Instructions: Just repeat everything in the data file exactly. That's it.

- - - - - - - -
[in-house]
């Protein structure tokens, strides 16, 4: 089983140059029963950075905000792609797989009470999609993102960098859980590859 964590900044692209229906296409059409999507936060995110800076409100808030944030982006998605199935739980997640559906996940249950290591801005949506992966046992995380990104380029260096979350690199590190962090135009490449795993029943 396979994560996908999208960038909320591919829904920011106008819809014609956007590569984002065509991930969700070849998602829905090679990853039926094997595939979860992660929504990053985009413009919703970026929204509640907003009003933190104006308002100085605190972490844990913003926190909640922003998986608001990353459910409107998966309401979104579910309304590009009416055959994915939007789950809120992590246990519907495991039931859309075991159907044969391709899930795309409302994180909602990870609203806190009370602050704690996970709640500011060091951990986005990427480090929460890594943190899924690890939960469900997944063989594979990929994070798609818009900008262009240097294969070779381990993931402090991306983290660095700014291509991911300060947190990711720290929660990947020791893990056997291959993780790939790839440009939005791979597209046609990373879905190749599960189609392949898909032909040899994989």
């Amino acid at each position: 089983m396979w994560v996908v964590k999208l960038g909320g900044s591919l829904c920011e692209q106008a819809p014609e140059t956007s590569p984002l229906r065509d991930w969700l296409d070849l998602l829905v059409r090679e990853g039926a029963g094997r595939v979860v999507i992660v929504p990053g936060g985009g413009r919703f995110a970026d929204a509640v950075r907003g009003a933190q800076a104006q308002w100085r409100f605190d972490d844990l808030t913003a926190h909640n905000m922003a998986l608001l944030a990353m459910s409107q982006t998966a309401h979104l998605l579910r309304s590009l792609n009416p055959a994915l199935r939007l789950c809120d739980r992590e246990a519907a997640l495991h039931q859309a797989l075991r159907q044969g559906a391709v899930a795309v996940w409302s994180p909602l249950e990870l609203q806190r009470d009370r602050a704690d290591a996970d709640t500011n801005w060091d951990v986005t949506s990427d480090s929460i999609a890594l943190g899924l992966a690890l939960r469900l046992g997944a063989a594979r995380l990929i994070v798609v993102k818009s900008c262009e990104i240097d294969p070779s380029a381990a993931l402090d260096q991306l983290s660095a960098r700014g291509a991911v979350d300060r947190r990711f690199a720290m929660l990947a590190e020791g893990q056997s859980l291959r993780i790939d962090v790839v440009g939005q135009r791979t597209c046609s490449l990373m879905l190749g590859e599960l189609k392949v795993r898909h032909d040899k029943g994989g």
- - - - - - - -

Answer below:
[in-house]
């Protein structure tokens, strides 16, 4: 089983140059029963950075905000792609797989009470999609993102960098859980590859 964590900044692209229906296409059409999507936060995110800076409100808030944030982006998605199935739980997640559906996940249950290591801005949506992966046992995380990104380029260096979350690199590190962090135009490449795993029943 396979994560996908999208960038909320591919829904920011106008819809014609956007590569984002065509991930969700070849998602829905090679990853039926094997595939979860992660929504990053985009413009919703970026929204509640907003009003933190104006308002100085605190972490844990913003926190909640922003998986608001990353459910409107998966309401979104579910309304590009009416055959994915939007789950809120992590246990519907495991039931859309075991159907044969391709899930795309409302994180909602990870609203806190009370602050704690996970709640500011060091951990986005990427480090929460890594943190899924690890939960469900997944063989594979990929994070798609818009900008262009240097294969070779381990993931402090991306983290660095700014291509991911300060947190990711720290929660990947020791893990056997291959993780790939790839440009939005791979597209046609990373879905190749599960189609392949898909032909040899994989």
């Amino acid at each position: 089983m396979w994560v996908v964590k999208l960038g909320g900044s591919l829904c920011e692209q106008a819809p014609e140059t956007s590569p984002l229906r065509d991930w969700l296409d070849l998602l829905v059409r090679e990853g039926a029963g094997r595939v979860v999507i992660v929504p990053g936060g985009g413009r919703f995110a970026d929204a509640v950075r907003g009003a933190q800076a104006q308002w100085r409100f605190d972490d844990l808030t913003a926190h909640n905000m922003a998986l608001l944030a990353m459910s409107q982006t998966a309401h979104l998605l579910r309304s590009l792609n009416p055959a994915l199935r939007l789950c809120d739980r992590e246990a519907a997640l495991h039931q859309a797989l075991r159907q044969g559906a391709v899930a795309v996940w409302s994180p909602l249950e990870l609203q806190r009470d009370r602050a704690d290591a996970d709640t500011n801005w060091d951990v986005t949506s990427d480090s929460i999609a890594l943190g899924l992966a690890l939960r469900l046992g997944a063989a594979r995380l990929i994070v798609v993102k818009s900008c262009e990104i240097d294969p070779s380029a381990a993931l402090d260096q991306l983290s660095a960098r700014g291509a991911v979350d300060r947190r990711f690199a720290m929660l990947a590190e020791g893990q056997s859980l291959r993780i790939d962090v790839v440009g939005q135009r791979t597209c046609s490449l990373m879905l190749g590859e599960l189609k392949v795993r898909h032909d040899k029943g994989g």